Bullish on Talks in Belfast


The quest for peace in Northern Ireland is getting under way again in an atmosphere of hope tempered by realism.

The hope is strong enough, analysts say, to fuel determination by London and Dublin that Wednesday's rejection by Ulster Unionists of an initial formula for disarming terrorists must not be allowed to be the end of the story.

Britain's Northern Ireland Secretary Marjorie "Mo" Mowlam and Irish Foreign Minister Ray Burke are making it clear that they will not let the Protestant Unionists' tough stand block the way for all-party peace talks set for Sept. 15.

Ms. Mowlam declared Wednesday that the Unionists' hostility to a plan to allow the Irish Republican Army to decommission its weapons while peace talks continue would not deflect her from her pursuit of a settlement. Previously, the IRA would have had to turn over all weapons before its political wing, Sinn Fein, was allowed to join the talks.

She and Mr. Burke plan to meet next Tuesday to discuss ways of overcoming the apparent deadlock. In a joint statement Wednesday, they said the meeting would be "to begin the necessary preparations for the start of substantive negotiations." The statement added, with a note of defiance: "The talks process goes on."

Since the IRA renewed its cease-fire last weekend, the initial optimism triggered by the move has been put into perspective by the reaction of Unionist politicians. On Wednesday, all Unionist parties voted down the decommissioning formula. But Mowlam and Burke are drawing hope from the decision of the official Ulster Unionist Party to stay in the talks.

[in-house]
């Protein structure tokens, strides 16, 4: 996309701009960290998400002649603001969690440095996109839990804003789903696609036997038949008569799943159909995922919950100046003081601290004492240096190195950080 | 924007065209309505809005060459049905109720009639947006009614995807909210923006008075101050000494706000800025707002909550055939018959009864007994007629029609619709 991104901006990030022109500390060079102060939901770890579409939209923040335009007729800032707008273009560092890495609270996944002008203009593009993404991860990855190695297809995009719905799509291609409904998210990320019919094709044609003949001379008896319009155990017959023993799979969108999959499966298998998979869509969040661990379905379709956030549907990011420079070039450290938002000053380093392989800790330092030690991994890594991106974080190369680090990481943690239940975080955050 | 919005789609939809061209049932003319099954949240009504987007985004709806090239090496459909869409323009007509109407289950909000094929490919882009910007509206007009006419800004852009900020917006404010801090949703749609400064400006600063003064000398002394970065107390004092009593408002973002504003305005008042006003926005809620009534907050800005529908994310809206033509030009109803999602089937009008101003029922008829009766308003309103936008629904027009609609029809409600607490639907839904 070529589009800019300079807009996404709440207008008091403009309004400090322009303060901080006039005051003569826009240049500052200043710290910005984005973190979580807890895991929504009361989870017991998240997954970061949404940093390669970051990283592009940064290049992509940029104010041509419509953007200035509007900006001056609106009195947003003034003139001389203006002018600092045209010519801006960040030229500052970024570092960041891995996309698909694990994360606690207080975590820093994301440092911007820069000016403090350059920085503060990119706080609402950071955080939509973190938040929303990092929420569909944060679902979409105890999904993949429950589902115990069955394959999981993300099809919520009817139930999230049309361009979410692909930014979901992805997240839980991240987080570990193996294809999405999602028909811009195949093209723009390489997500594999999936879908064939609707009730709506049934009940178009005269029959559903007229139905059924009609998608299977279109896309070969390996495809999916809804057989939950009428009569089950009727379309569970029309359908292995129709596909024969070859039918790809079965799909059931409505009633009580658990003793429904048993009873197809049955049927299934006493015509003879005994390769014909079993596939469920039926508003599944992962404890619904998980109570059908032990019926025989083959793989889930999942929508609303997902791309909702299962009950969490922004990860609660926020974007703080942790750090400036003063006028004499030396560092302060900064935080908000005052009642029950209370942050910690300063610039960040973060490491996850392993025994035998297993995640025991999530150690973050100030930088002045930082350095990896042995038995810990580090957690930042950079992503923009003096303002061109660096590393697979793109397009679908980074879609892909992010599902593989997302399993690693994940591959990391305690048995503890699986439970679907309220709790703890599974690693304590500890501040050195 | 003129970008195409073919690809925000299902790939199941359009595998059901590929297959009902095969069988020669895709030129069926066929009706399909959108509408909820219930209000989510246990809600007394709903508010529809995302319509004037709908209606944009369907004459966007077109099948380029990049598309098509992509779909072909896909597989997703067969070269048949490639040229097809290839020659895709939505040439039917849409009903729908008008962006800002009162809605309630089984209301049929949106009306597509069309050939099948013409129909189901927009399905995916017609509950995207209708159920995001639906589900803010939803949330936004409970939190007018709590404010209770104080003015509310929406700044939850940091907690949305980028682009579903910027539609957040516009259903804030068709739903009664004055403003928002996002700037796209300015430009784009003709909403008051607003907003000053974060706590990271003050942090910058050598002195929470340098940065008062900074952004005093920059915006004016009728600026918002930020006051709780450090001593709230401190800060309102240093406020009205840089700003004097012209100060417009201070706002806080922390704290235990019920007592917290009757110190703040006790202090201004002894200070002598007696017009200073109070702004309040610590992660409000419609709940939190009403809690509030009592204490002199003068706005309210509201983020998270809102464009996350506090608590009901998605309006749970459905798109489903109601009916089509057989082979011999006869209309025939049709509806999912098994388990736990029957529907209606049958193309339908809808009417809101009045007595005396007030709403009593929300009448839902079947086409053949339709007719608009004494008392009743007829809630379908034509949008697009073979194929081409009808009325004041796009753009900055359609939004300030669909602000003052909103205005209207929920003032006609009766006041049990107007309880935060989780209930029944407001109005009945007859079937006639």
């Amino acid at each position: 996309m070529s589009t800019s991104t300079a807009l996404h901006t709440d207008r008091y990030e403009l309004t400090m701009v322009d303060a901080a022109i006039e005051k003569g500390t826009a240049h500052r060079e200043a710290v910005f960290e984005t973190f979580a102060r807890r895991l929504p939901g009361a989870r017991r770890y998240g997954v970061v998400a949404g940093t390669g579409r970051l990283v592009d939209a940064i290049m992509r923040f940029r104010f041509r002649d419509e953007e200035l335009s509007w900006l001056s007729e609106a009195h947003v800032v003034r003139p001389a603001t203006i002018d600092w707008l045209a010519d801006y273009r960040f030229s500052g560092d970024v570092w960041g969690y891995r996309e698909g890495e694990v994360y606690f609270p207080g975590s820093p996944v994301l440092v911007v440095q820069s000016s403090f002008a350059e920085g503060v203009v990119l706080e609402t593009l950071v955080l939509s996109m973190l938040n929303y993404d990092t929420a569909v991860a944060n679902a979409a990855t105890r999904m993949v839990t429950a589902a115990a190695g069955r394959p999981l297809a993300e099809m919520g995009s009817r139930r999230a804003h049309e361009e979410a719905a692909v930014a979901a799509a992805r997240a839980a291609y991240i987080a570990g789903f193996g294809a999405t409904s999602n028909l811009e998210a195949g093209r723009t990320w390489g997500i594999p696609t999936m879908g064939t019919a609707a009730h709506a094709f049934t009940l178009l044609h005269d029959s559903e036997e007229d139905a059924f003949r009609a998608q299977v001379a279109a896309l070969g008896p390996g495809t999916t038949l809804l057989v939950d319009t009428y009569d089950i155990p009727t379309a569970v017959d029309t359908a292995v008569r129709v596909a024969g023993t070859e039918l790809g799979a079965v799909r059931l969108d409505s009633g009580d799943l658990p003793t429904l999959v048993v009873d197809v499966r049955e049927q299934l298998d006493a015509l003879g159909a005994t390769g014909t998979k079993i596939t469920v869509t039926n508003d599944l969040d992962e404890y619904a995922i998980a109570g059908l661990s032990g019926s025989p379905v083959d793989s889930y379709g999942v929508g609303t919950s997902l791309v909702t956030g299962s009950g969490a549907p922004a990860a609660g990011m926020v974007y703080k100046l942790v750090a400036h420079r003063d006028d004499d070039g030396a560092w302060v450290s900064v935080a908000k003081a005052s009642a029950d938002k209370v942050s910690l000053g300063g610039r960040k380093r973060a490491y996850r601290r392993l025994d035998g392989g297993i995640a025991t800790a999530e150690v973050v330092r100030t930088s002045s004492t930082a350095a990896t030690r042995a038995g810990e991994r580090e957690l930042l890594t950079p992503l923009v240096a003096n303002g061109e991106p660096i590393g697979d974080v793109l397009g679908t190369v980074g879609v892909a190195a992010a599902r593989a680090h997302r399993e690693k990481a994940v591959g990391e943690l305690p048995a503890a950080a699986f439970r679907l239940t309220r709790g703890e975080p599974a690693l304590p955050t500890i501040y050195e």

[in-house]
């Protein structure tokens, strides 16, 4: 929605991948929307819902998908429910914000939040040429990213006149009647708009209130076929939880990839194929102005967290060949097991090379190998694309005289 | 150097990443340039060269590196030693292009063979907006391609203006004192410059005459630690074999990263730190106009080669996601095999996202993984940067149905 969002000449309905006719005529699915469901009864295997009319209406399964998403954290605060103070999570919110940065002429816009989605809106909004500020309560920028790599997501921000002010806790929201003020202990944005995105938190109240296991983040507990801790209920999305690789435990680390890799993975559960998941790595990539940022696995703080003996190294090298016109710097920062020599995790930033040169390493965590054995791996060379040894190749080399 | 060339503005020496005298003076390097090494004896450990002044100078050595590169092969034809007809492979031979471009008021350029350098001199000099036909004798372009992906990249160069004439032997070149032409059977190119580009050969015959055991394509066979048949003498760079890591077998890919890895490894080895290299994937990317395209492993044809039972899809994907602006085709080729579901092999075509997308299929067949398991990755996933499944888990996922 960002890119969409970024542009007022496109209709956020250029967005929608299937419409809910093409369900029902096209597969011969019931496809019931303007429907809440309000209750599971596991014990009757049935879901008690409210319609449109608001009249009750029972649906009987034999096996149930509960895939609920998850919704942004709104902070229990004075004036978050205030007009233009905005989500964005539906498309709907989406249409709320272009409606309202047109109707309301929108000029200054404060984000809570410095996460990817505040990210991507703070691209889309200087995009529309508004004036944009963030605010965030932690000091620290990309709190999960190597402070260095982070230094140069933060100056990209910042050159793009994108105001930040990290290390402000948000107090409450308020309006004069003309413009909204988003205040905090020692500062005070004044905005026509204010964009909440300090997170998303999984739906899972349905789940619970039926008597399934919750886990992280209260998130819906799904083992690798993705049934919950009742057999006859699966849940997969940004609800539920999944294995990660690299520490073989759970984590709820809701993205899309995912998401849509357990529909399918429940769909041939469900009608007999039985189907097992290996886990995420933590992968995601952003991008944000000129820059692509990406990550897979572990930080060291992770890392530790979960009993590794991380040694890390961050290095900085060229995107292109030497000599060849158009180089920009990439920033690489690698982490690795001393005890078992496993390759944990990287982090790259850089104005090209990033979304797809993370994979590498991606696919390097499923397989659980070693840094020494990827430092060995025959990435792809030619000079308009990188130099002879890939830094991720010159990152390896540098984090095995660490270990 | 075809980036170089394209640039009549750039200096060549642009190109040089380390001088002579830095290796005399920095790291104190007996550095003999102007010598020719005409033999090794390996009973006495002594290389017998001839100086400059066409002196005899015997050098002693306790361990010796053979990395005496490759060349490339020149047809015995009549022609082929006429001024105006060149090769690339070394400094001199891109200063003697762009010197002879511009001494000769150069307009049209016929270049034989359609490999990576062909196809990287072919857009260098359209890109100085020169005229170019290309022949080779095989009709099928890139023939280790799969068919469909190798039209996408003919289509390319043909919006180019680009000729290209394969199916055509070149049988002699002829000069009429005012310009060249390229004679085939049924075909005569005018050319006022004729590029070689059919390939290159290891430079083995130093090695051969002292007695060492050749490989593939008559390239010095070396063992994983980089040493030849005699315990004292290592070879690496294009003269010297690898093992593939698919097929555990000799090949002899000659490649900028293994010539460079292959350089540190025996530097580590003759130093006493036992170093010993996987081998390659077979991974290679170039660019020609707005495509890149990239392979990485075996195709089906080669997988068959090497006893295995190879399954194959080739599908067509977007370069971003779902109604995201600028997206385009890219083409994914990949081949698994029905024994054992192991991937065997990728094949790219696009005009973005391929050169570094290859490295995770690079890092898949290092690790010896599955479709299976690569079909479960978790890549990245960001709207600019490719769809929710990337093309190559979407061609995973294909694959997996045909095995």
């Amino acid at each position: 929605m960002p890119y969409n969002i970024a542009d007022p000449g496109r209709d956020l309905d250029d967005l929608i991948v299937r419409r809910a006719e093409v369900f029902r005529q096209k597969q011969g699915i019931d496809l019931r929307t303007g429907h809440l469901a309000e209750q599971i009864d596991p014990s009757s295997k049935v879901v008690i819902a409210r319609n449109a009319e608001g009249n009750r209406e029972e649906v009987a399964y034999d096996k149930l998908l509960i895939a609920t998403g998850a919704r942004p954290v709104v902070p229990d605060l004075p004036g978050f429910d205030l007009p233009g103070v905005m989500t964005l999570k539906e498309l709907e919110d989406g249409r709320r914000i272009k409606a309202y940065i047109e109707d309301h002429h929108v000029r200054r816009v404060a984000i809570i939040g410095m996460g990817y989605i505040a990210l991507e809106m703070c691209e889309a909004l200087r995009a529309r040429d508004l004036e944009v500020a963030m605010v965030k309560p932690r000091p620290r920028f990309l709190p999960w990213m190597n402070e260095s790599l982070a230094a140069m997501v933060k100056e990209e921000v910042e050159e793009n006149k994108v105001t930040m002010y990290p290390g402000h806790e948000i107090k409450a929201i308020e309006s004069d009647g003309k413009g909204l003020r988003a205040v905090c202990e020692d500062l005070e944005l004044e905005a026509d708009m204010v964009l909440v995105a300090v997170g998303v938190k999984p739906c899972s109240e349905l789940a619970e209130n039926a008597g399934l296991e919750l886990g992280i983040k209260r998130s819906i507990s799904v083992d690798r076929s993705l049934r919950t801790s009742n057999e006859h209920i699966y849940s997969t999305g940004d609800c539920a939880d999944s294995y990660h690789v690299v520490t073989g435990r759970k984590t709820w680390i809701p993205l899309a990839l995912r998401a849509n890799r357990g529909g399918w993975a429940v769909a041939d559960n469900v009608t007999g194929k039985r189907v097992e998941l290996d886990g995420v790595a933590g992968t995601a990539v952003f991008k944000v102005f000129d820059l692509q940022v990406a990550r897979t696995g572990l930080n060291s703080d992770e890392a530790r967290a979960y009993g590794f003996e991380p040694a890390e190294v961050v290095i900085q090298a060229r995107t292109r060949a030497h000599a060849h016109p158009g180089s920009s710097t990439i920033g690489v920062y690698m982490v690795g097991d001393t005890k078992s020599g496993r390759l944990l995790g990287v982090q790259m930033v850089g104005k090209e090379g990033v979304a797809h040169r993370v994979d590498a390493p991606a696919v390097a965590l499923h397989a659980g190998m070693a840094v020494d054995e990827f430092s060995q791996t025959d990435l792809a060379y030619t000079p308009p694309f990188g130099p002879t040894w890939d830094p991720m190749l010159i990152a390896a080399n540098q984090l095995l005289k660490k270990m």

David Trimble, the party leader, parted company with the Rev. Ian Paisley, leader of the radical Democratic Unionist Party, and Robert McCartney, who heads the small UK Unionist Party, both of whom quit the talks.

An adviser to Mowlam said the split within the Unionist movement "offers grounds for hope." Mowlam and Burke appear to believe that, as the IRA cease-fire takes hold and arrangements for decommissioning terrorist weapons are clarified, the fears of hard-line Unionists will begin to melt.

London and Dublin, with strong support from ex-US Sen. George Mitchell, chairman of the peace talks, plan to establish an international commission to supervise the handover of weapons.

Reflecting the widespread caution sparked by the IRA's latest cease-fire, commentator Mary Holland wrote in the Irish Times yesterday: "It isn't only the Unionists who wonder whether the IRA will hold to its unequivocal cessation of violence if what are bound to be extremely difficult negotiations get under way. Many Nationalists share these fears."

Among the ideas expected to be considered when Mowlam and Burke meet next week are talks patterned after those held in Dayton, Ohio, which led to peace in Bosnia. The British and Irish governments would act as intermediaries between the Ulster Unionist Party and Sinn Fein. British officials stress, however, that this approach would be adopted only as a last resort. The main goal is for Unionists and Sinn Fein to meet in Belfast around the same table.

One reason for guarded optimism as Sept. 15 approaches is the political changes in London and Dublin since the first IRA cease-fire collapsed in February 1996. British Prime Minister Tony Blair has an overwhelming majority in the House of Commons. This makes it impossible for Mr. Trimble to pressure London the way he did when former Prime Minister John Major had only a precarious majority. Also, new Irish Prime Minister Bertie Ahern has better relations with Sinn Fein than his predecessor, John Bruton. And Britain notes that Trimble cannot afford to ignore the sentiments of his own supporters, most of whom yearn for peace.

If Britain and Ireland decide that Northern Ireland's politicians have proved unable to transact a peace settlement among themselves, both governments would be willing to call referendums.

Public opinion polls suggest that if such an appeal were made over the heads of the politicians, the people of both parts of Ireland would vote resoundingly for an end to sectarian squabbling and violence.

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